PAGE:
Filser J.,University of Bremen |
Filser J.,Center for Environmental Research and Sustainable Technology |
Arndt D.,University of Bremen |
Arndt D.,Center for Environmental Research and Sustainable Technology |
And 42 more authors.
Nanoscale | Year: 2013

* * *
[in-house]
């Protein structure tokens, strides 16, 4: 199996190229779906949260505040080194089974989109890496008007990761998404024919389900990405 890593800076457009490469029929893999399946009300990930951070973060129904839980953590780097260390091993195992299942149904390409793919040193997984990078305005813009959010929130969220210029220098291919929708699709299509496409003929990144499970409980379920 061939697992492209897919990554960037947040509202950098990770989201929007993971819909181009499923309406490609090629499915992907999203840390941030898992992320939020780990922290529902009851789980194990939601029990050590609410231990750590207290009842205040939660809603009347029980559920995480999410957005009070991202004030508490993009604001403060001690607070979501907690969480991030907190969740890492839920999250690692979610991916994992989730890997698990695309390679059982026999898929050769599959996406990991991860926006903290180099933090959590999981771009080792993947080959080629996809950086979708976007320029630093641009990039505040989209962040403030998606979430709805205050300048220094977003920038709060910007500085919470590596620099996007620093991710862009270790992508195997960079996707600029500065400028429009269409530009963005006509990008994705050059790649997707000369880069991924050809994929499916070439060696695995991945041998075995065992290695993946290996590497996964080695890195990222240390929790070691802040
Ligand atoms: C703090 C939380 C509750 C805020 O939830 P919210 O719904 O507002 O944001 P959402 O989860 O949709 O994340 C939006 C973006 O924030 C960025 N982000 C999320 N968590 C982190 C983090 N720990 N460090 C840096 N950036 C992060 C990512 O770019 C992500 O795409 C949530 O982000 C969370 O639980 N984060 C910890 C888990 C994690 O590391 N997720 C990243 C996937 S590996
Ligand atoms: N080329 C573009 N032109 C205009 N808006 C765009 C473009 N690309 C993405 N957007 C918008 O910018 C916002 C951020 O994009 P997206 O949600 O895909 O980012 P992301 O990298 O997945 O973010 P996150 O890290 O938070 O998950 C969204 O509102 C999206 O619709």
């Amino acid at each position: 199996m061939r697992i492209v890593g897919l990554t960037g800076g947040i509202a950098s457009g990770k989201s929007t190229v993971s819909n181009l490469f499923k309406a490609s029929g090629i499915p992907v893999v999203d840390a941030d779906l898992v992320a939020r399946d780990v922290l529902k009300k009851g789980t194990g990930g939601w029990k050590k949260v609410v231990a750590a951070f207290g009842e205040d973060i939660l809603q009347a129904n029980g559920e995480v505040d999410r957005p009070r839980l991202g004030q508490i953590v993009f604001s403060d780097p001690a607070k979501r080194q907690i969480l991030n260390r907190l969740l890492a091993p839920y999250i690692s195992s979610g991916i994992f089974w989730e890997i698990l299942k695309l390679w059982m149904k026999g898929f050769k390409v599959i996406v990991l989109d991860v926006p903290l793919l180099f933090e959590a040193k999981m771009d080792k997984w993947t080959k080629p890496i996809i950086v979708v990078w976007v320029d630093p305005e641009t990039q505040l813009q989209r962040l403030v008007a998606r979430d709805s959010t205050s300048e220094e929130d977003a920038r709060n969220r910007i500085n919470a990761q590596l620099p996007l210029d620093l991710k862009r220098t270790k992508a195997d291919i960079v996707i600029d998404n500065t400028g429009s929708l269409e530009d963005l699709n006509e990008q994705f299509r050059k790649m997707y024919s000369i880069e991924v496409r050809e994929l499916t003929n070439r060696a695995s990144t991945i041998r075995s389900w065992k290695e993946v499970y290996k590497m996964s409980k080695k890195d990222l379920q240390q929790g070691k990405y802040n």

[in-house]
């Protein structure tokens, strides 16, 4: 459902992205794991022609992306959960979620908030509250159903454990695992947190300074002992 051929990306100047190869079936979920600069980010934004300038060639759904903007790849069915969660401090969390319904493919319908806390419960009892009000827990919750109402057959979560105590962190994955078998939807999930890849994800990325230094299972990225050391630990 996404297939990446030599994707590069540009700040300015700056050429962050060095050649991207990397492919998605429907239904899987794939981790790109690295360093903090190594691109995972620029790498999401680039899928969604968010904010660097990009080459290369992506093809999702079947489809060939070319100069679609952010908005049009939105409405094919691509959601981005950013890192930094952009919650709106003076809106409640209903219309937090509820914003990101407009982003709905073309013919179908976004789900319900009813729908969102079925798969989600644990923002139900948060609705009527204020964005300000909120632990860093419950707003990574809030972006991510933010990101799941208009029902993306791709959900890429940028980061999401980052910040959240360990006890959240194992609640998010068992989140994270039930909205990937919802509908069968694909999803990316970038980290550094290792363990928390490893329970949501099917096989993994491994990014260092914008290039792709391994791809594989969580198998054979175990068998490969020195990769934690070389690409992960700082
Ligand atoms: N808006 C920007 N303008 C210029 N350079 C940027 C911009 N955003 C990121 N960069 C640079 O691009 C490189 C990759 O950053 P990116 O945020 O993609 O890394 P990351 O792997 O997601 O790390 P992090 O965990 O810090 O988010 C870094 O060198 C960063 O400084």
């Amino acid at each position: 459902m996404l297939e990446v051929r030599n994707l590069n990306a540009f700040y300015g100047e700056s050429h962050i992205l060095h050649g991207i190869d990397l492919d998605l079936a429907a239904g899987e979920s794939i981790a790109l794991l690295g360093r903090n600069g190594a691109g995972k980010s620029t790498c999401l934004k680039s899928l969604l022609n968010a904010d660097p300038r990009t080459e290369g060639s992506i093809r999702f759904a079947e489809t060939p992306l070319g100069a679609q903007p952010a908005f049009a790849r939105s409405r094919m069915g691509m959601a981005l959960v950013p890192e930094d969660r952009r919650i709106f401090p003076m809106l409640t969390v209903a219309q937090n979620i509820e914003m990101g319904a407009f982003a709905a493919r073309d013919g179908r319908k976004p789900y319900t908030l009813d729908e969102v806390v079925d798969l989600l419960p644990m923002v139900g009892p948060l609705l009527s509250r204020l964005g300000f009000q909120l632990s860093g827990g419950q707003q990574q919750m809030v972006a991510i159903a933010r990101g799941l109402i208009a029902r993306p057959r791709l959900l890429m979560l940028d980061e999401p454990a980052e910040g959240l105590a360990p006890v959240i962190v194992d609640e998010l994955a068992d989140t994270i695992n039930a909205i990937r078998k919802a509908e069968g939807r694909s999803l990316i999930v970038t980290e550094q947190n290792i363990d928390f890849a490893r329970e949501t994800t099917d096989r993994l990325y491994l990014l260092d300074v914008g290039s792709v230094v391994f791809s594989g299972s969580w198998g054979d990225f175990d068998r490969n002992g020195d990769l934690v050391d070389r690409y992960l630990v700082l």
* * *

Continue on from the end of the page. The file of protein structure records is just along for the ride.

Iron oxide nanoparticles (IONP) are currently being studied as green magnet resonance imaging (MRI) contrast agents. They are also used in huge quantities for environmental remediation and water treatment purposes, although very little is known on the consequences of such applications for organisms and ecosystems. In order to address these questions, we synthesised polyvinylpyrrolidone-coated IONP, characterised the particle dispersion in various media and investigated the consequences of an IONP exposure using an array of biochemical and biological assays. Several theoretical approaches complemented the measurements. In aqueous dispersion IONP had an average hydrodynamic diameter of 25 nm and were stable over six days in most test media, which could also be predicted by stability modelling. The particles were tested in concentrations of up to 100 mg Fe per L. The activity of the enzymes glutathione reductase and acetylcholine esterase was not affected, nor were proliferation, morphology or vitality of mammalian OLN-93 cells although exposure of the cells to 100 mg Fe per L increased the cellular iron content substantially. Only at this concentration, acute toxicity tests with the freshwater flea Daphnia magna revealed slightly, yet insignificantly increased mortality. Two fundamentally different bacterial assays, anaerobic activated sludge bacteria inhibition and a modified sediment contact test with Arthrobacter globiformis, both rendered results contrary to the other assays: at the lowest test concentration (1 mg Fe per L), IONP caused a pronounced inhibition whereas higher concentrations were not effective or even stimulating. Preliminary and prospective risk assessment was exemplified by comparing the application of IONP with gadolinium-based nanoparticles as MRI contrast agents. Predicted environmental concentrations were modelled in two different scenarios, showing that IONP could reduce the environmental exposure of toxic Gd-based particles by more than 50%. Application of the Swiss "Precautionary Matrix for Synthetic Nanomaterials" rendered a low precautionary need for using our IONP as MRI agents and a higher one when using them for remediation or water treatment. Since IONP and (considerably more reactive) zerovalent iron nanoparticles are being used in huge quantities for environmental remediation purposes, it has to be ascertained that these particles pose no risk to either human health or to the environment. © 2013 The Royal Society of Chemistry. Source